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Five Things to Beware of This Barbecue Season

If you haven't yet brought your barbecue grill out from hibernation, you surely will have it fired up in time for the proverbial start of summer: Memorial Day.

As of 2001, about 75 percent of American households own a barbecue grill (and more than half of these households use the grill year-round). Their allure, no doubt, stems not only from their ability to cook up tasty hamburgers and steaks but also from their starring role at countless outdoor family gatherings.

grill dangers

Millions of Americans look forward to summer barbecues, but many are now questioning whether the nostalgic taste makes up for the potential risks.

Before you gear up for barbecue season this year, though, you should know that there are some, quite serious, risks involved. From the risk of burns to the creation of toxic compounds in your food, barbecue grills may not be as safe as they're cracked up to be.

1. Burns to Kids and Pets

More than 6,000 fires and explosions every year are caused by barbecue grills, according to the National Fire Protection Association. Such accidents, which can be caused by dripping grease causing grease fires or children adding gas to the flames, result in 20,000 visits to the emergency room and cause $29 million in damages each year.

Meanwhile, children and pets can easily become seriously burned by touching even the outside of a hot, unattended grill.

The HearthGate™ barbecue and fireplace protection gate is an excellent solution and a smart investment for anyone with children, grandchildren or pets. It keeps kids safely away from the grill and out of harm's way.

2. Polycyclic Aromatic Hydrocarbons (PAHs)

Barbecue grill smoke contains cancer-causing chemicals known as polycyclic aromatic hydrocarbons. When the smoke surrounds your food -- particularly when fat drips onto the heat source and causes excess smoke -- it transfers PAHs to your food.

You can reduce the amount of PAHs when you grill by not cooking fatty meats, or by putting a layer of foil between the meat and the coals. Also, you should cook your food with indirect heat, such as on a rack rather than directly on the coals.

3. Heterocyclic Amines (HCAs)

Heterocyclic amines form when food is cooked at a high temperature, either by grilling, broiling, frying or searing. The chemicals have been linked to cancer.

The worst part of the meat, from an HCA perspective, is the blackened section. To reduce your risk from HCAs, avoid charring your meat (and don't eat the black parts), cook it partially before putting it on the grill, or cook smaller pieces of meat, which take less time to cook, and therefore give HCAs less time to form.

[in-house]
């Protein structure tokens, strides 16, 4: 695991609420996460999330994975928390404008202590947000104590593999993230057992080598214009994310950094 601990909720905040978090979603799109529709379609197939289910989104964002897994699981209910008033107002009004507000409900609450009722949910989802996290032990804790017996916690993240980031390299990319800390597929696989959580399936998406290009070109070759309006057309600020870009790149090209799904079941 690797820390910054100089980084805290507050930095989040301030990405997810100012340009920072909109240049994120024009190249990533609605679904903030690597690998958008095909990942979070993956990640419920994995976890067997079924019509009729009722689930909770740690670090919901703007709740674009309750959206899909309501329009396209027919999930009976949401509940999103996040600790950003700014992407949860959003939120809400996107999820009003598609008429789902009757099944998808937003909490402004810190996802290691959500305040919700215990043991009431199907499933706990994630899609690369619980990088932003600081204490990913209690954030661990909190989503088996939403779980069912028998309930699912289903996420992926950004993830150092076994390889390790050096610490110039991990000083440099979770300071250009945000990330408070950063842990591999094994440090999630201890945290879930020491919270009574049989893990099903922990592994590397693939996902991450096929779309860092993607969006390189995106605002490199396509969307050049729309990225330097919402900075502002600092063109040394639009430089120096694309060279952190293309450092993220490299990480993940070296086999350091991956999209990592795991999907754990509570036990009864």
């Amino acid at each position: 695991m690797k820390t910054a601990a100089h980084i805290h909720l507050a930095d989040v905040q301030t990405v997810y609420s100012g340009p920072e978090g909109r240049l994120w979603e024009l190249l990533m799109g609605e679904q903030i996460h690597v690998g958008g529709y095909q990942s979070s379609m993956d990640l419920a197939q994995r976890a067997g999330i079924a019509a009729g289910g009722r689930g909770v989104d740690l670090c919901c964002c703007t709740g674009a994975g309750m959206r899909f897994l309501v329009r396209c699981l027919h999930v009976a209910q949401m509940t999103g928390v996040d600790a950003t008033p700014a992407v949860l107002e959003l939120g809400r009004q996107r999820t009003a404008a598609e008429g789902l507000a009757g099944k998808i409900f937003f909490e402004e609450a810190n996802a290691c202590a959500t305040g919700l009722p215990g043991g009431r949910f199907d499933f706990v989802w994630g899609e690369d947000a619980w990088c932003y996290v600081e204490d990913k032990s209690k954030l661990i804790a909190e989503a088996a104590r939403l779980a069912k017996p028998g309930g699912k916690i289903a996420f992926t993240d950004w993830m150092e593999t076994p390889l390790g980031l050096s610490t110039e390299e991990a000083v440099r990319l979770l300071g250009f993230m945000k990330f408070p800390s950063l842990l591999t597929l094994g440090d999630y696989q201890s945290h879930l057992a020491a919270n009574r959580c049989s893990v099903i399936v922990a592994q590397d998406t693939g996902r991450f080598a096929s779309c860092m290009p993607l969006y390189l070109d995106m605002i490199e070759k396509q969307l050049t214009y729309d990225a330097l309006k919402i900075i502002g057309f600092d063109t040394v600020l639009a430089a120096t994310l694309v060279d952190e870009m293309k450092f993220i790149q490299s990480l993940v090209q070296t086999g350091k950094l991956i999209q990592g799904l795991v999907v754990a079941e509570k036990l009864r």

Keep your children and pets safe while you barbecue with the simple-to-install HearthGate™ barbecue and fireplace protection gate.

Meanwhile, according to David Diamond, M.D., Massachusetts Institute of Technology Medical's chief of medicine, marinating meats before grilling or broiling them can reduce HCAs by 90 percent or more.

4. Avanced Glycation End Products (AGEs)

Advanced glycation end products are also produced when meats are cooked at high temperatures, such as while grilling, frying or broiling (they're also produced when foods are pasteurized or sterilized).

AGEs, according to researchers at Mount Sinai School of Medicine in New York, build up in the body over time leading to oxidative stress, inflammation and an increased risk of heart disease, diabetes and kidney disease.

The researchers recommended boiling, steaming and stewing foods as a safe alternative to grilling. Meanwhile, some evidence also suggests that using acidic marinades including lemon juice and vinegar might help to fight AGEs.

5. Food Poisoning

When people at barbecues think about food poisoning, they often relate it to the mayonnaise-based salad dressings and potato, chicken and tuna salads. However, barbecued meat that is undercooked or improperly handled can also be a source of food-borne illness like salmonella.

Aside from making sure the meat is cooked to a safe temperature (but definitely NOT overdone or charred), you can reduce your risk of food poisoning from barbecued meat by thawing meat before cooking it, grilling it as soon as you take it out of the refrigerator, and promptly refrigerating any leftovers.

Recommended Reading

Before You Swim This Summer, You Should Know What Is Lurking at Your Beach

Bugs that Bite: Interesting Facts & Necessary Precautions on the Insects That Crave You


Journal of Gerontology: Medical Sciences, April 2007, 62:427-433

CBC News

Massachusetts Institute of Technology Medical

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